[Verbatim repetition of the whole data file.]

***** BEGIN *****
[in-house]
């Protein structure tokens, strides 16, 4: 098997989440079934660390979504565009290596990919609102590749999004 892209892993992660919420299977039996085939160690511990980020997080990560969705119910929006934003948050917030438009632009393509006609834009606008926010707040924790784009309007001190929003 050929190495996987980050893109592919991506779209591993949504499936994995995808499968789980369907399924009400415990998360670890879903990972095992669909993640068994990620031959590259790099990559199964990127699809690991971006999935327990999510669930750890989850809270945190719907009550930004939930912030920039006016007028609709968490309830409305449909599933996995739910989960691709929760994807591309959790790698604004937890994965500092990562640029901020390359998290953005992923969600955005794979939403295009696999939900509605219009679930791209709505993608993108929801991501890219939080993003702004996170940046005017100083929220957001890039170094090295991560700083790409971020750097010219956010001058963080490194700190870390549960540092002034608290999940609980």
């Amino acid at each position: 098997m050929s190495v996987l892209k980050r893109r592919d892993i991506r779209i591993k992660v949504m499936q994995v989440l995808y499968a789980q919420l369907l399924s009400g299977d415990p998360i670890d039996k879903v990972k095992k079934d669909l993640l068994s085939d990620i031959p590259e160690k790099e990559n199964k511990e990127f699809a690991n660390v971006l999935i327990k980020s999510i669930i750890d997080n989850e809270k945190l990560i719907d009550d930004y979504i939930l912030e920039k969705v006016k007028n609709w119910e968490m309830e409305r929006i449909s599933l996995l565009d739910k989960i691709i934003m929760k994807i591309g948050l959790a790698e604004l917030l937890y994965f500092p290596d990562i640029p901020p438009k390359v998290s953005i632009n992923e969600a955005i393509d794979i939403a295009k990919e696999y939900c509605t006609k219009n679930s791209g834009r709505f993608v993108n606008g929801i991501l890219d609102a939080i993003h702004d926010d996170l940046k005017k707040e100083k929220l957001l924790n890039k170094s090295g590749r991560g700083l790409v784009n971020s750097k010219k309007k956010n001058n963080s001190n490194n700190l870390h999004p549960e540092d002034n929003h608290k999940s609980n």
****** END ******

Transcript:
[in-house]
């Protein structure tokens, strides 16, 4: 098997989440079934660390979504565009290596990919609102590749999004 892209892993992660919420299977039996085939160690511990980020997080990560969705119910929006934003948050917030438009632009393509006609834009606008926010707040924790784009309007001190929003 050929190495996987980050893109592919991506779209591993949504499936994995995808499968789980369907399924009400415990998360670890879903990972095992669909993640068994990620031959590259790099990559199964990127699809690991971006999935327990999510669930750890989850809270945190719907009550930004939930912030920039006016007028609709968490309830409305449909599933996995739910989960691709929760994807591309959790790698604004937890994965500092990562640029901020390359998290953005992923969600955005794979939403295009696999939900509605219009679930791209709505993608993108929801991501890219939080993003702004996170940046005017100083929220957001890039170094090295991560700083790409971020750097010219956010001058963080490194700190870390549960540092002034608290999940609980």
């Amino acid at each position: 098997m050929s190495v996987l892209k980050r893109r592919d892993i991506r779209i591993k992660v949504m499936q994995v989440l995808y499968a789980q919420l369907l399924s009400g299977d415990p998360i670890d039996k879903v990972k095992k079934d669909l993640l068994s085939d990620i031959p590259e160690k790099e990559n199964k511990e990127f699809a690991n660390v971006l999935i327990k980020s999510i669930i750890d997080n989850e809270k945190l990560i719907d009550d930004y979504i939930l912030e920039k969705v006016k007028n609709w119910e968490m309830e409305r929006i449909s599933l996995l565009d739910k989960i691709i934003m929760k994807i591309g948050l959790a790698e604004l917030l937890y994965f500092p290596d990562i640029p901020p438009k390359v998290s953005i632009n992923e969600a955005i393509d794979i939403a295009k990919e696999y939900c509605t006609k219009n679930s791209g834009r709505f993608v993108n606008g929801i991501l890219d609102a939080i993003h702004d926010d996170l940046k005017k707040e100083k929220l957001l924790n890039k170094s090295g590749r991560g700083l790409v784009n971020s750097k010219k309007k956010n001058n963080s001190n490194n700190l870390h999004p549960e540092d002034n929003h608290k999940s609980n």